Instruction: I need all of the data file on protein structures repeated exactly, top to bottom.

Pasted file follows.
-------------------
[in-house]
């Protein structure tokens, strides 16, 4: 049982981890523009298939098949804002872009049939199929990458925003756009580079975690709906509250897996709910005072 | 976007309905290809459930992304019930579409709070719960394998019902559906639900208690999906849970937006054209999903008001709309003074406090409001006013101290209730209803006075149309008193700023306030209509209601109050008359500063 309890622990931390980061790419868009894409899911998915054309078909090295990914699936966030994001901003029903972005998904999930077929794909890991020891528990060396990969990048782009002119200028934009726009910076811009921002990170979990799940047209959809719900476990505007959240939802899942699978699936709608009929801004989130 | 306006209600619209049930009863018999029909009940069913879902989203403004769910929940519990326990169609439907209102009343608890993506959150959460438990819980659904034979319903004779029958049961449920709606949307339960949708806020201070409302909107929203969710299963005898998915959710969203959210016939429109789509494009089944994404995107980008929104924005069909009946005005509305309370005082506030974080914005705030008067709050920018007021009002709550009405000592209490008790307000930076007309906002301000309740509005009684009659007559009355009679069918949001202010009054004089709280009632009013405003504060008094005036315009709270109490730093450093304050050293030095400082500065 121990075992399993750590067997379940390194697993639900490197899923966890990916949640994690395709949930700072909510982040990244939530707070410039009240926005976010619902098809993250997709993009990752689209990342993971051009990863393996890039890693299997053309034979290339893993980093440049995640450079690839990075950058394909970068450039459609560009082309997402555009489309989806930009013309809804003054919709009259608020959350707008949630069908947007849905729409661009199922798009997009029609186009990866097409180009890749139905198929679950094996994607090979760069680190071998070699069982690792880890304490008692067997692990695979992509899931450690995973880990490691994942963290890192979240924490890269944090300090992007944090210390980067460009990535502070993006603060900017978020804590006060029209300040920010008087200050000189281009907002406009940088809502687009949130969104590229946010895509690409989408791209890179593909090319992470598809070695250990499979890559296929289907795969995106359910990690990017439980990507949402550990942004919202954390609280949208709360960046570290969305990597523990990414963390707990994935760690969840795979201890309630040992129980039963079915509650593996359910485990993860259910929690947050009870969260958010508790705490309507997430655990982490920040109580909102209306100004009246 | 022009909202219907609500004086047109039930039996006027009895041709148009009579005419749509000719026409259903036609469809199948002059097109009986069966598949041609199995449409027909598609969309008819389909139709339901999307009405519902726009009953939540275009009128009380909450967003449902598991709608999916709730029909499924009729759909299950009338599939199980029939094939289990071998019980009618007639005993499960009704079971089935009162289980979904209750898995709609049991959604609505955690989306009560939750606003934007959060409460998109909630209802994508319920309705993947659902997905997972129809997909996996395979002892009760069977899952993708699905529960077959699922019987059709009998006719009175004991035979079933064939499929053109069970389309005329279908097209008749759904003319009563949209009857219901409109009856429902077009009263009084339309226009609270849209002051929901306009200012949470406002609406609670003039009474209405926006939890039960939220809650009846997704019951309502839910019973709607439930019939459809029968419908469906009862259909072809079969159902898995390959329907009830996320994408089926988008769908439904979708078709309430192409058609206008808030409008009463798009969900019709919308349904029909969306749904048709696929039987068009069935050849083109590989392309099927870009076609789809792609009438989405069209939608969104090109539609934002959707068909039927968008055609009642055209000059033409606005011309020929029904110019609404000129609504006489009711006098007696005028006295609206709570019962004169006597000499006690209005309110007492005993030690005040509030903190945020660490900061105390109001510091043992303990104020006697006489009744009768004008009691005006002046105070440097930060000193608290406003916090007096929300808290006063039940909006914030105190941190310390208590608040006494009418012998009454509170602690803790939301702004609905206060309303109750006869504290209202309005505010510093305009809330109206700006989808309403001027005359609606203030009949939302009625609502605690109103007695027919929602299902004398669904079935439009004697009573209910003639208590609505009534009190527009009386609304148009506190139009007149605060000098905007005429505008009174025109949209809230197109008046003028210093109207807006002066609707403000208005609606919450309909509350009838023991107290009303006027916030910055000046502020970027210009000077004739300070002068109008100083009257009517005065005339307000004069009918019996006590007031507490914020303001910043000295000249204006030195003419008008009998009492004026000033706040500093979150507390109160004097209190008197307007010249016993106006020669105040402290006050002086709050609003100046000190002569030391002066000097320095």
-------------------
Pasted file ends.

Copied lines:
[in-house]
């Protein structure tokens, strides 16, 4: 049982981890523009298939098949804002872009049939199929990458925003756009580079975690709906509250897996709910005072 | 976007309905290809459930992304019930579409709070719960394998019902559906639900208690999906849970937006054209999903008001709309003074406090409001006013101290209730209803006075149309008193700023306030209509209601109050008359500063 309890622990931390980061790419868009894409899911998915054309078909090295990914699936966030994001901003029903972005998904999930077929794909890991020891528990060396990969990048782009002119200028934009726009910076811009921002990170979990799940047209959809719900476990505007959240939802899942699978699936709608009929801004989130 | 306006209600619209049930009863018999029909009940069913879902989203403004769910929940519990326990169609439907209102009343608890993506959150959460438990819980659904034979319903004779029958049961449920709606949307339960949708806020201070409302909107929203969710299963005898998915959710969203959210016939429109789509494009089944994404995107980008929104924005069909009946005005509305309370005082506030974080914005705030008067709050920018007021009002709550009405000592209490008790307000930076007309906002301000309740509005009684009659007559009355009679069918949001202010009054004089709280009632009013405003504060008094005036315009709270109490730093450093304050050293030095400082500065 121990075992399993750590067997379940390194697993639900490197899923966890990916949640994690395709949930700072909510982040990244939530707070410039009240926005976010619902098809993250997709993009990752689209990342993971051009990863393996890039890693299997053309034979290339893993980093440049995640450079690839990075950058394909970068450039459609560009082309997402555009489309989806930009013309809804003054919709009259608020959350707008949630069908947007849905729409661009199922798009997009029609186009990866097409180009890749139905198929679950094996994607090979760069680190071998070699069982690792880890304490008692067997692990695979992509899931450690995973880990490691994942963290890192979240924490890269944090300090992007944090210390980067460009990535502070993006603060900017978020804590006060029209300040920010008087200050000189281009907002406009940088809502687009949130969104590229946010895509690409989408791209890179593909090319992470598809070695250990499979890559296929289907795969995106359910990690990017439980990507949402550990942004919202954390609280949208709360960046570290969305990597523990990414963390707990994935760690969840795979201890309630040992129980039963079915509650593996359910485990993860259910929690947050009870969260958010508790705490309507997430655990982490920040109580909102209306100004009246 | 022009909202219907609500004086047109039930039996006027009895041709148009009579005419749509000719026409259903036609469809199948002059097109009986069966598949041609199995449409027909598609969309008819389909139709339901999307009405519902726009009953939540275009009128009380909450967003449902598991709608999916709730029909499924009729759909299950009338599939199980029939094939289990071998019980009618007639005993499960009704079971089935009162289980979904209750898995709609049991959604609505955690989306009560939750606003934007959060409460998109909630209802994508319920309705993947659902997905997972129809997909996996395979002892009760069977899952993708699905529960077959699922019987059709009998006719009175004991035979079933064939499929053109069970389309005329279908097209008749759904003319009563949209009857219901409109009856429902077009009263009084339309226009609270849209002051929901306009200012949470406002609406609670003039009474209405926006939890039960939220809650009846997704019951309502839910019973709607439930019939459809029968419908469906009862259909072809079969159902898995390959329907009830996320994408089926988008769908439904979708078709309430192409058609206008808030409008009463798009969900019709919308349904029909969306749904048709696929039987068009069935050849083109590989392309099927870009076609789809792609009438989405069209939608969104090109539609934002959707068909039927968008055609009642055209000059033409606005011309020929029904110019609404000129609504006489009711006098007696005028006295609206709570019962004169006597000499006690209005309110007492005993030690005040509030903190945020660490900061105390109001510091043992303990104020006697006489009744009768004008009691005006002046105070440097930060000193608290406003916090007096929300808290006063039940909006914030105190941190310390208590608040006494009418012998009454509170602690803790939301702004609905206060309303109750006869504290209202309005505010510093305009809330109206700006989808309403001027005359609606203030009949939302009625609502605690109103007695027919929602299902004398669904079935439009004697009573209910003639208590609505009534009190527009009386609304148009506190139009007149605060000098905007005429505008009174025109949209809230197109008046003028210093109207807006002066609707403000208005609606919450309909509350009838023991107290009303006027916030910055000046502020970027210009000077004739300070002068109008100083009257009517005065005339307000004069009918019996006590007031507490914020303001910043000295000249204006030195003419008008009998009492004026000033706040500093979150507390109160004097209190008197307007010249016993106006020669105040402290006050002086709050609003100046000190002569030391002066000097320095």